Mumbai: India’s forex reserves rose around $2.4 billion during the week ending July 29 after falling for the four consecutive weeks. The rise was seen on back of positive inflows by the foreign investors in the Indian equity market.
The country’s foreign exchange reserves rose by $2.315 billion to $573.875 billion during the week ending June 29, according to the Reserve Bank of India’s (RBI) weekly supplementary statistical data.
“India’s foreign exchange reserves, supplemented by net forward assets, provide insurance against global spillovers. Our umbrella remains strong,” RBI Governor Shaktikanta Das said.
“The Reserve Bank has also used its foreign exchange reserves accumulated over the years to curb volatility in the exchange rate,” he added.
During the current financial year (up to August 4), the US dollar index (DXY) has appreciated by 8.0 per cent against a basket of major currencies. In this milieu, the Indian rupee has moved in a relatively orderly fashion depreciating by 4.7 per cent against the US dollar during the same period, faring much better than several reserve currencies as well as many of its EME and Asian peers.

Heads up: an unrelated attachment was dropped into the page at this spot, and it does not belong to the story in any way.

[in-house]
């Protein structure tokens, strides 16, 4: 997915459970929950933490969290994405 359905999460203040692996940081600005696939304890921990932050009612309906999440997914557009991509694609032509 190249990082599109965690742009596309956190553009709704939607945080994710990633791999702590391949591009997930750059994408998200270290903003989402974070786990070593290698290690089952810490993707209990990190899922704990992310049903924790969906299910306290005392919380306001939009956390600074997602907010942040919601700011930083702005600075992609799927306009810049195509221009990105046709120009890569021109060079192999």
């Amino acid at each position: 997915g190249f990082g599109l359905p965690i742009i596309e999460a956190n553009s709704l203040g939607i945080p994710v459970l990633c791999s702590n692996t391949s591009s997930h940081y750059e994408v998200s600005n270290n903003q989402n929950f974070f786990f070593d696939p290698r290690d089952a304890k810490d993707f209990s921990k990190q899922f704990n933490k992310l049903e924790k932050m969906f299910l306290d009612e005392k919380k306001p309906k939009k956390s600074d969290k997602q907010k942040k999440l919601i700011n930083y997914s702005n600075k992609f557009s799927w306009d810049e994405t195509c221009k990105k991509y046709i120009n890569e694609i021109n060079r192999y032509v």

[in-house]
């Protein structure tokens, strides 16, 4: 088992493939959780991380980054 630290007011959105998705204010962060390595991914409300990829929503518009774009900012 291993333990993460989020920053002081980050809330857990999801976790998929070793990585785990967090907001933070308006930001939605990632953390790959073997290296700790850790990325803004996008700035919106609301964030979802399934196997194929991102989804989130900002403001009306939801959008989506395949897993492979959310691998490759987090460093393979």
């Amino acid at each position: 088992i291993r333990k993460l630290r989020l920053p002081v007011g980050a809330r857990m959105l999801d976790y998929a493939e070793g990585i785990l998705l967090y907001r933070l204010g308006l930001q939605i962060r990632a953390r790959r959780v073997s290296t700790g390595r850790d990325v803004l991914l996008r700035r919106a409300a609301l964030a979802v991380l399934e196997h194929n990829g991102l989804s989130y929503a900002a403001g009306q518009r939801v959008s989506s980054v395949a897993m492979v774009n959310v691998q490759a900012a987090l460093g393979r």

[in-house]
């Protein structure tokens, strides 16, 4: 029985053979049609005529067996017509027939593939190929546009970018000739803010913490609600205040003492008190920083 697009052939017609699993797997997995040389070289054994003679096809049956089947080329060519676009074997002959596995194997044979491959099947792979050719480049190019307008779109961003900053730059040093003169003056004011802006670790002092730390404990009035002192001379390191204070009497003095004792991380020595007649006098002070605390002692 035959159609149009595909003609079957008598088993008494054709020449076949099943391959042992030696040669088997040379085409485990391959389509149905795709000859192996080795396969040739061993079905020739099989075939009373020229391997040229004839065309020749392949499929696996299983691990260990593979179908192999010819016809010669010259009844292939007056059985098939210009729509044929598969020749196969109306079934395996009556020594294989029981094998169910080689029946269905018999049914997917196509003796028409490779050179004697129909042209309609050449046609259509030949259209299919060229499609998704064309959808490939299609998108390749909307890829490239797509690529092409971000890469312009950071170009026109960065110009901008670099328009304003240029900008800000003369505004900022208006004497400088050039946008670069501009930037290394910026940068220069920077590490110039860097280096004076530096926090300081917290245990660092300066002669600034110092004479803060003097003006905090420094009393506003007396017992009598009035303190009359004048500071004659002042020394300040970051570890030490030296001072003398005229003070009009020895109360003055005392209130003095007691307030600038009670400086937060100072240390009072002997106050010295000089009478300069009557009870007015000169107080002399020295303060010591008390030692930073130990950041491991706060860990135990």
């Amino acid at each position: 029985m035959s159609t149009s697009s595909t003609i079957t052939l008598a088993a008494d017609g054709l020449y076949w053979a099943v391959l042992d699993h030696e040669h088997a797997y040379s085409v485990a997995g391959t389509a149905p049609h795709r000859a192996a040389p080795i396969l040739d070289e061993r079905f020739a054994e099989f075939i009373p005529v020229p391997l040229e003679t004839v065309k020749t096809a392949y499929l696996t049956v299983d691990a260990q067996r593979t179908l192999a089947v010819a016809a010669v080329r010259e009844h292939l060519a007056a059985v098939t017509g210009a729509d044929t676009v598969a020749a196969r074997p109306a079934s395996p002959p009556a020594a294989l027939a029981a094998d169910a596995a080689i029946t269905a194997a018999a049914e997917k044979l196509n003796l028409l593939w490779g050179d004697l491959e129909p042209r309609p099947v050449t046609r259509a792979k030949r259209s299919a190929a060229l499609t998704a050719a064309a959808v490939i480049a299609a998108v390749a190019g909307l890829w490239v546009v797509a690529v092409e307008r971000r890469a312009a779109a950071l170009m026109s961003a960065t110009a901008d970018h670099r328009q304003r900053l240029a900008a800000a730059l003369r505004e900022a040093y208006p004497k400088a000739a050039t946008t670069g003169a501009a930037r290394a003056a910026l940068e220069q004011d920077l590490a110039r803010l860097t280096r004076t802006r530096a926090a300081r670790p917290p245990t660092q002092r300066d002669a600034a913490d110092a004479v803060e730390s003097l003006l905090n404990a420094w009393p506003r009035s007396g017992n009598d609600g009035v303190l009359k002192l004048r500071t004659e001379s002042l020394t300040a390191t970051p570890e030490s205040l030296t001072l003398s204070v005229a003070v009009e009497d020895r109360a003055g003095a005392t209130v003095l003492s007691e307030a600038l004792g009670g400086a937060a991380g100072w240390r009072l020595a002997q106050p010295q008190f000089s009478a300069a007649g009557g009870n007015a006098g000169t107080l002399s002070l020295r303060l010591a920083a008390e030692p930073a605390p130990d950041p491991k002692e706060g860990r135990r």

The depreciation of the Indian rupee is more on account of the appreciation of US dollar rather than weakness in macroeconomic fundamentals of the Indian economy.
“Market interventions by the RBI have helped in containing volatility and ensuring orderly movement of the rupee. We remain watchful and focused on maintaining stability of the Indian rupee,” Das added.
In July, foreign investors turned net buyers in the Indian equities nearly after 10 months, with an investment of around Rs 4,980 crore in the Indian equity markets. This comes heavy sell-off by these entities of around Rs 50,203 crore.
According to the data NSDL data, investment of foreign investors in July month stood at Rs 4,989 crore, as compared to over Rs 50,000 crore outflows in June, Rs 39,993 crore in May and Rs 17,144 crore in April.
The other central banks of the asia also used their foreign exchange reserves to defend their currency.
Despite the resultant drawdown, India’s foreign exchange reserves remain the fourth largest globally.